October 5, 2017

Sister Rosetta Tharpe, 2018 Rock Hall Nominee

Standing at the crossroads of gospel and rock—armed with an electric guitar—is Sister Rosetta Tharpe (Rosetta Nubin), often referred to as "the godmother of rock and roll."

At one point before rock and roll came along, gospel music had no bigger star, and Tharpe's charisma, resonant voice, and instrumental chops contributed to her being heard both on the radio and eventually by white audiences. With her hits "This Train" and "Rock Me" in the 1930s, this spirited, well-dressed talent lit the pathway to both R&B and rock and roll.

Sister Rosetta Tharpe: 2018 Rock Hall Nominee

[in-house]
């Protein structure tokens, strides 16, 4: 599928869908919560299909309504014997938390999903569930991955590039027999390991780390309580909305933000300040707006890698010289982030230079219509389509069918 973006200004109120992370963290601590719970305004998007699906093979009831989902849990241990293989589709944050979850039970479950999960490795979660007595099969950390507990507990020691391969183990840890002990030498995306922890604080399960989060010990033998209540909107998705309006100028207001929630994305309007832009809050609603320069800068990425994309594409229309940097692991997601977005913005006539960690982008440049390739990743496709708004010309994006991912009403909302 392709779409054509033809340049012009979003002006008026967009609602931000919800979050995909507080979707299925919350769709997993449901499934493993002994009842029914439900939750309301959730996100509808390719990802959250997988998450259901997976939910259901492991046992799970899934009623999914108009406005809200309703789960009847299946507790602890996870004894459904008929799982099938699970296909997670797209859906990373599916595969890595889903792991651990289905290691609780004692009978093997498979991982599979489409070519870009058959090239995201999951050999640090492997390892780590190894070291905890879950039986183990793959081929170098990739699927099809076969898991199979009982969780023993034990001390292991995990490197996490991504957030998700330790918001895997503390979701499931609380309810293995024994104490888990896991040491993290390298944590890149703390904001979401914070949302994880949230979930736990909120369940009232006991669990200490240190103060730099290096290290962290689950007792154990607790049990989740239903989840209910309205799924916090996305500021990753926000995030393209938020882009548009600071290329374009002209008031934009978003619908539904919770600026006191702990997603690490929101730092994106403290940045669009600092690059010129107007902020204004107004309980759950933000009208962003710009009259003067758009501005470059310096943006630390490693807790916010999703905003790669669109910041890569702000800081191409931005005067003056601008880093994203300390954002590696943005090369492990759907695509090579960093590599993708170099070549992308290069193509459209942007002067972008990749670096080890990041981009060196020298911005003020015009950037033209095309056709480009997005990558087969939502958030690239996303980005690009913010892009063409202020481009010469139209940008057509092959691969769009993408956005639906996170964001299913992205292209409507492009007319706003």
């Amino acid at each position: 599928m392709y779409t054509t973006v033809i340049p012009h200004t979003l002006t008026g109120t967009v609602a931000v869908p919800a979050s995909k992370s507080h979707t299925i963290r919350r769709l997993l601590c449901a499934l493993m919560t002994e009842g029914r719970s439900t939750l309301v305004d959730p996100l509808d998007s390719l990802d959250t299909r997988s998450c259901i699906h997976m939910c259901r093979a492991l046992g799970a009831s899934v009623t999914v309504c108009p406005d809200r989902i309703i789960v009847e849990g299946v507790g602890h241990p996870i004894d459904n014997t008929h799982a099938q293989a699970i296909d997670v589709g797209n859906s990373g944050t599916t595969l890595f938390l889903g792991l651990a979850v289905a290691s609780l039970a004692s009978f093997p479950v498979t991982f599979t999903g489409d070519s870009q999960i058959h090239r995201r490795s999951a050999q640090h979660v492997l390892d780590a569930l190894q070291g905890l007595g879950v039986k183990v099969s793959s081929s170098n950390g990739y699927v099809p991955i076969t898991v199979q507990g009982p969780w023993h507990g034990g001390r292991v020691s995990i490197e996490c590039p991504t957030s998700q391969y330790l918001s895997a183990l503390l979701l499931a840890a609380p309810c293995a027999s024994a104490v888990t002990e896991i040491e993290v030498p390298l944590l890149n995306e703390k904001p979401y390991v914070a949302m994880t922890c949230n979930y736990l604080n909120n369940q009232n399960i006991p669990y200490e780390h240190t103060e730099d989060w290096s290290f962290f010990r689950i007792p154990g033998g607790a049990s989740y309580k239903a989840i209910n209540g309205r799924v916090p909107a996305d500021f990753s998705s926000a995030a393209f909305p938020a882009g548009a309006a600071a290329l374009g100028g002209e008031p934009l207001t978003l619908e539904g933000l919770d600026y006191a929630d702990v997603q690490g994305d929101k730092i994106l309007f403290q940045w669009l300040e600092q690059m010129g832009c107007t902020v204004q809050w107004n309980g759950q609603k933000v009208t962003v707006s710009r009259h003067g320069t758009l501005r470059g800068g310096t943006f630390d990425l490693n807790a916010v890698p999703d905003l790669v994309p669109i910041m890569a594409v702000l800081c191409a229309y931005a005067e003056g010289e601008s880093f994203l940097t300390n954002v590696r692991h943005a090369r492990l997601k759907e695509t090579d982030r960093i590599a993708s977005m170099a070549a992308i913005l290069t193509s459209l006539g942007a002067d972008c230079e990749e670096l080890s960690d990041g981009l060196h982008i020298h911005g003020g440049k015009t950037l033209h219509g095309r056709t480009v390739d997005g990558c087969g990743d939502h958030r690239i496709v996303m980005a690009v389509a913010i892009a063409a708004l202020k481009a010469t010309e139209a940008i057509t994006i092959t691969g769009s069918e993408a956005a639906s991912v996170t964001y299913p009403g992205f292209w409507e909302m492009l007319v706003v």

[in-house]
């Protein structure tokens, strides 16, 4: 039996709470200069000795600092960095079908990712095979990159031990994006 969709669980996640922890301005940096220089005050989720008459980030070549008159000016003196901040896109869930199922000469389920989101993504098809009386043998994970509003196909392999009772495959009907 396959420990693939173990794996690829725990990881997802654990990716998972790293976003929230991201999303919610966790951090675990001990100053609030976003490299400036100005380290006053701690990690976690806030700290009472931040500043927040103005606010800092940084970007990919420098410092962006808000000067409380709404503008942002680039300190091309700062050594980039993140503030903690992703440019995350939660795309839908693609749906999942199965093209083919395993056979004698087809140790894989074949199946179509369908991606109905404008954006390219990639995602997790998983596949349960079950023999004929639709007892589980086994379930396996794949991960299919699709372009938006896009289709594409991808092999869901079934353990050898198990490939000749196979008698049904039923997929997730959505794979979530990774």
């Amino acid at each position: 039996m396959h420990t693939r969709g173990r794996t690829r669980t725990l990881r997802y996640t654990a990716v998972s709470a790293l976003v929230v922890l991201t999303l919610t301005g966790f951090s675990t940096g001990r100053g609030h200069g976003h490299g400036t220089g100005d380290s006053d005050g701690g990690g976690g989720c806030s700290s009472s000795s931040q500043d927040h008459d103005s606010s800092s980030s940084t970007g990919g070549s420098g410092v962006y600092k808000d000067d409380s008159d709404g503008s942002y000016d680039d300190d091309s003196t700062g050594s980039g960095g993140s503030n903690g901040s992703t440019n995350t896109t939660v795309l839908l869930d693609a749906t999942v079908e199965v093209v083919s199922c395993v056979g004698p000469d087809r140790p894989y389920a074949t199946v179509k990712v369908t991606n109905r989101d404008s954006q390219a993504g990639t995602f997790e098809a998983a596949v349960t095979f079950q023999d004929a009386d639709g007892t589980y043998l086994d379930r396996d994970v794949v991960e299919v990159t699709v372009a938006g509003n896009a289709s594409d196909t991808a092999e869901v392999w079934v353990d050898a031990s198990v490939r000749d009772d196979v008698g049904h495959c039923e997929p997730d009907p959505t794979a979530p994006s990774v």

No surprise, but Tharpe stirred controversy by playing both spiritual and secular material; her stages included both churches and nightclubs. However, her sacred/"profane" artistry, which spanned gospel, jazz, blues R&B might best be seen now as bridge-building and eschewing labels — the unifying notion that, despite our differences, we're all on this train together. In 1944, Tharpe recorded  "Down by the Riverside," which was selected for the National Recording Registry of the U.S. Library of Congress in 2004. Also, her 1944 collaboration with boogie-woogie piano man Sammy Price yielded what is considered as a clear antecedent of rock and roll, "Strange Things Happening Every Day" (a Decca Records single). 

Sister Rosetta Tharpe, a brand new nominee to the Rock Hall for the Class of 2018, is a great example of an artist that might be put into the Rock Hall under the Early Influence category, but the "godmother of rock and roll" is certainly the perfect candidate to enter those hallowed halls on Lake Erie.

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